SARA’s patent, entitled “Acoustic Airspace Collision Detection System,” describes a system that relies on sound to detect nearby aircraft or obstacles, similar to Zipline’s. It was awarded in 2009. The company’s complaint alleges Zipline breached a confidential non-disclosure agreement between the firms and relied on portions of SARA’s patented design in the development of its own DAA system. The case remains active, and Zipline has denied all claims.

“Our revolutionary Detection and Avoidance system uses proprietary technology that more than 100 Zipline engineers independently developed specifically for our aircrafts,” a Zipline spokesperson told FLYING. “This lawsuit entirely lacks merit and we will vigorously defend ourselves.”

A spokesperson for SARA gave its counterpoint statement, telling FLYING the company “will continue to vigorously defend our intellectual property in the legal proceedings now underway.”

Nonetheless, the FAA in September deemed Zipline’s onboard perception system, combined with a hefty helping of operational restrictions, to be just as safe as placing VOs along the company’s routes. Those limitations require Zipline to fly below 400 feet; maintain a list of aircraft components; submit a collision and avoidance plan for all operational locations; and steer its drones well clear of other aircraft.

The regulator’s approval allows Zipline to fly without VOs in Bentonville, Arkansas, and Salt Lake City, where the company is now delivering to customers without the requirement. It plans to expand the approach across its U.S. operations.

“Earlier this year, Zipline became the first company in U.S. history to receive approval from the FAA to leverage an onboard perception system to enable autonomous long-distance drone delivery flights, and [Friday], we made history doing just that,” said Moronu. “This means that Zipline can now go from serving a few thousand homes to serving hundreds of thousands of homes within the U.S.”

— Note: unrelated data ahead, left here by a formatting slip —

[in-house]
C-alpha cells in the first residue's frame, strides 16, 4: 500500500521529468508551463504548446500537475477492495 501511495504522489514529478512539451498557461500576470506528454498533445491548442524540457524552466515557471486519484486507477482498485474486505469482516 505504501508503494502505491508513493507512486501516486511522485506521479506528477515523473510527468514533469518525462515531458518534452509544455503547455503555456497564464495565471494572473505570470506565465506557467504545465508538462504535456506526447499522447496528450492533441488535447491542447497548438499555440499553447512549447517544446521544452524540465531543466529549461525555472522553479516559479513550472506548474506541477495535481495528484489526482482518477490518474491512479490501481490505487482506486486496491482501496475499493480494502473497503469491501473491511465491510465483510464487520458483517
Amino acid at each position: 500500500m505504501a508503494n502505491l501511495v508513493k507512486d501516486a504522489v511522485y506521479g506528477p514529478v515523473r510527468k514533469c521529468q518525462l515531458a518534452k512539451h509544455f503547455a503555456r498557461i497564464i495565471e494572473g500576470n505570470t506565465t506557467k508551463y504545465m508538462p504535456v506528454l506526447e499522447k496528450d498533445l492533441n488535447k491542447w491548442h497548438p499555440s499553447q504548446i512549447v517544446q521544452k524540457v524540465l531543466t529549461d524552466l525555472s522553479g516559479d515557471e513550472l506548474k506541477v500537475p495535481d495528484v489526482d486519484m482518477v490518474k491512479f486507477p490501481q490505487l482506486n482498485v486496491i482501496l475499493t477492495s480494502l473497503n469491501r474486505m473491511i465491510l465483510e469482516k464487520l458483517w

What It Means

Calling it the holy grail may sound dramatic, but the removal of VOs should have a significant effect on Zipline’s operations. 

Its drones are capable of flying nearly twice as far as previous approvals permitted. And without the need for VOs, the door is open for the company to operate much longer routes in the U.S., similar to those it flies in Africa. The reduced reliance on human capital also figures to decrease operating costs.

Other companies should be excited about Zipline’s new permissions too.

In lieu of a permanent rule for BVLOS operations, the FAA awards temporary waivers to certain regulations. In September, the agency gave BVLOS permissions to four firms, including Zipline. 

Another recipient, UPS Flight Forward, was permitted to replace VOs on BVLOS routes with remote operations centers, which could be tens or even hundreds of miles away from its actual operations. Phoenix Air Unmanned was also authorized for BVLOS operations without VOs.

However, the permissions are not permanent. The FAA uses waivers to collect data on BVLOS flights, which it hopes will inform its proposed rule on BVLOS regulations, published in the Federal Register in May. The proposal is based on recommendations from the agency’s BVLOS Advisory Rulemaking Committee, a coalition of industry stakeholders tasked with building the framework for a final rule.

The waivers are rare—only a handful of drone operators have obtained them, and nearly all come with significant restrictions. But the FAA expects September’s round of approvals will open things up.